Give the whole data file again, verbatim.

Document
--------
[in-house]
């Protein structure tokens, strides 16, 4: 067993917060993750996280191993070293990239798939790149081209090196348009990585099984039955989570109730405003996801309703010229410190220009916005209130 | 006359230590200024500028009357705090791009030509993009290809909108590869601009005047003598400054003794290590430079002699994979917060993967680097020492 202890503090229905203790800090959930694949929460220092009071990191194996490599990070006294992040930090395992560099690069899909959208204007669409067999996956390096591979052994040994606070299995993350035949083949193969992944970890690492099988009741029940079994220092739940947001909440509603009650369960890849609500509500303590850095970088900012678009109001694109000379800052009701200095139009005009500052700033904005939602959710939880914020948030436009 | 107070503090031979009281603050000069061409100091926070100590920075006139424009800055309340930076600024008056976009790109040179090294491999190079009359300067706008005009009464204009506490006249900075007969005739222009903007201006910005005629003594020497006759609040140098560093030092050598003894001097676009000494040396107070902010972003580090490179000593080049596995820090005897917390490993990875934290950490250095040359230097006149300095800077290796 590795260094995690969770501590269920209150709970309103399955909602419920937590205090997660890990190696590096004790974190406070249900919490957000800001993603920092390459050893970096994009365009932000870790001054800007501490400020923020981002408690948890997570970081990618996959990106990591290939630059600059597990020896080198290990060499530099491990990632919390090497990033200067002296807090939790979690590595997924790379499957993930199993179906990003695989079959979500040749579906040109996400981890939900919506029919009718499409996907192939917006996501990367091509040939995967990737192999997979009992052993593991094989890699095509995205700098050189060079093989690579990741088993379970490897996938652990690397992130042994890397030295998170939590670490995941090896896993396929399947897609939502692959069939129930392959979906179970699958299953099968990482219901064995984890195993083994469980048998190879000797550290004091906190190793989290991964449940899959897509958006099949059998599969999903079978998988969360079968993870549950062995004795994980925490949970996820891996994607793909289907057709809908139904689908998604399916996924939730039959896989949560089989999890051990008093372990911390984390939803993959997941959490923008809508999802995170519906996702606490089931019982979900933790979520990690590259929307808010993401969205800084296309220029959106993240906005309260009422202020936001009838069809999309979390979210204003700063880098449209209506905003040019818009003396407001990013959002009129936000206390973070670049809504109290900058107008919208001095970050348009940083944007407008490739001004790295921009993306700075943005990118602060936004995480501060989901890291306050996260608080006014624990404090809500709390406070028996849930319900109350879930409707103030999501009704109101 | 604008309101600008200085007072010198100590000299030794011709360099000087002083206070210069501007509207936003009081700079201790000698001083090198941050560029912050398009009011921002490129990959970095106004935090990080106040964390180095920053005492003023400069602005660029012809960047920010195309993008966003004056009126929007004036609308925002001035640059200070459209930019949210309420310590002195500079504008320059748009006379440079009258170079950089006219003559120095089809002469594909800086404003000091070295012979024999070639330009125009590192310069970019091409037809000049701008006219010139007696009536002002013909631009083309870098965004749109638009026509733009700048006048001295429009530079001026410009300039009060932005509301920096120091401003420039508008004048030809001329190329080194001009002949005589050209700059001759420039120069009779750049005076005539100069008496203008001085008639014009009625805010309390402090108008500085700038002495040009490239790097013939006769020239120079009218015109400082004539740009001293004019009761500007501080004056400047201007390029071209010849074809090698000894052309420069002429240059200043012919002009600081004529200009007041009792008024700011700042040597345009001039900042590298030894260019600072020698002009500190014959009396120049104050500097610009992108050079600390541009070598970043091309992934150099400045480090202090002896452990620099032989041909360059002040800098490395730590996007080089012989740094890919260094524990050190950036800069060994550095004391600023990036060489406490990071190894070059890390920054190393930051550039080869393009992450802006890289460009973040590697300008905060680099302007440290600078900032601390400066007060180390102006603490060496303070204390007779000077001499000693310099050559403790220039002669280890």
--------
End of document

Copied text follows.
[in-house]
């Protein structure tokens, strides 16, 4: 067993917060993750996280191993070293990239798939790149081209090196348009990585099984039955989570109730405003996801309703010229410190220009916005209130 | 006359230590200024500028009357705090791009030509993009290809909108590869601009005047003598400054003794290590430079002699994979917060993967680097020492 202890503090229905203790800090959930694949929460220092009071990191194996490599990070006294992040930090395992560099690069899909959208204007669409067999996956390096591979052994040994606070299995993350035949083949193969992944970890690492099988009741029940079994220092739940947001909440509603009650369960890849609500509500303590850095970088900012678009109001694109000379800052009701200095139009005009500052700033904005939602959710939880914020948030436009 | 107070503090031979009281603050000069061409100091926070100590920075006139424009800055309340930076600024008056976009790109040179090294491999190079009359300067706008005009009464204009506490006249900075007969005739222009903007201006910005005629003594020497006759609040140098560093030092050598003894001097676009000494040396107070902010972003580090490179000593080049596995820090005897917390490993990875934290950490250095040359230097006149300095800077290796 590795260094995690969770501590269920209150709970309103399955909602419920937590205090997660890990190696590096004790974190406070249900919490957000800001993603920092390459050893970096994009365009932000870790001054800007501490400020923020981002408690948890997570970081990618996959990106990591290939630059600059597990020896080198290990060499530099491990990632919390090497990033200067002296807090939790979690590595997924790379499957993930199993179906990003695989079959979500040749579906040109996400981890939900919506029919009718499409996907192939917006996501990367091509040939995967990737192999997979009992052993593991094989890699095509995205700098050189060079093989690579990741088993379970490897996938652990690397992130042994890397030295998170939590670490995941090896896993396929399947897609939502692959069939129930392959979906179970699958299953099968990482219901064995984890195993083994469980048998190879000797550290004091906190190793989290991964449940899959897509958006099949059998599969999903079978998988969360079968993870549950062995004795994980925490949970996820891996994607793909289907057709809908139904689908998604399916996924939730039959896989949560089989999890051990008093372990911390984390939803993959997941959490923008809508999802995170519906996702606490089931019982979900933790979520990690590259929307808010993401969205800084296309220029959106993240906005309260009422202020936001009838069809999309979390979210204003700063880098449209209506905003040019818009003396407001990013959002009129936000206390973070670049809504109290900058107008919208001095970050348009940083944007407008490739001004790295921009993306700075943005990118602060936004995480501060989901890291306050996260608080006014624990404090809500709390406070028996849930319900109350879930409707103030999501009704109101 | 604008309101600008200085007072010198100590000299030794011709360099000087002083206070210069501007509207936003009081700079201790000698001083090198941050560029912050398009009011921002490129990959970095106004935090990080106040964390180095920053005492003023400069602005660029012809960047920010195309993008966003004056009126929007004036609308925002001035640059200070459209930019949210309420310590002195500079504008320059748009006379440079009258170079950089006219003559120095089809002469594909800086404003000091070295012979024999070639330009125009590192310069970019091409037809000049701008006219010139007696009536002002013909631009083309870098965004749109638009026509733009700048006048001295429009530079001026410009300039009060932005509301920096120091401003420039508008004048030809001329190329080194001009002949005589050209700059001759420039120069009779750049005076005539100069008496203008001085008639014009009625805010309390402090108008500085700038002495040009490239790097013939006769020239120079009218015109400082004539740009001293004019009761500007501080004056400047201007390029071209010849074809090698000894052309420069002429240059200043012919002009600081004529200009007041009792008024700011700042040597345009001039900042590298030894260019600072020698002009500190014959009396120049104050500097610009992108050079600390541009070598970043091309992934150099400045480090202090002896452990620099032989041909360059002040800098490395730590996007080089012989740094890919260094524990050190950036800069060994550095004391600023990036060489406490990071190894070059890390920054190393930051550039080869393009992450802006890289460009973040590697300008905060680099302007440290600078900032601390400066007060180390102006603490060496303070204390007779000077001499000693310099050559403790220039002669280890």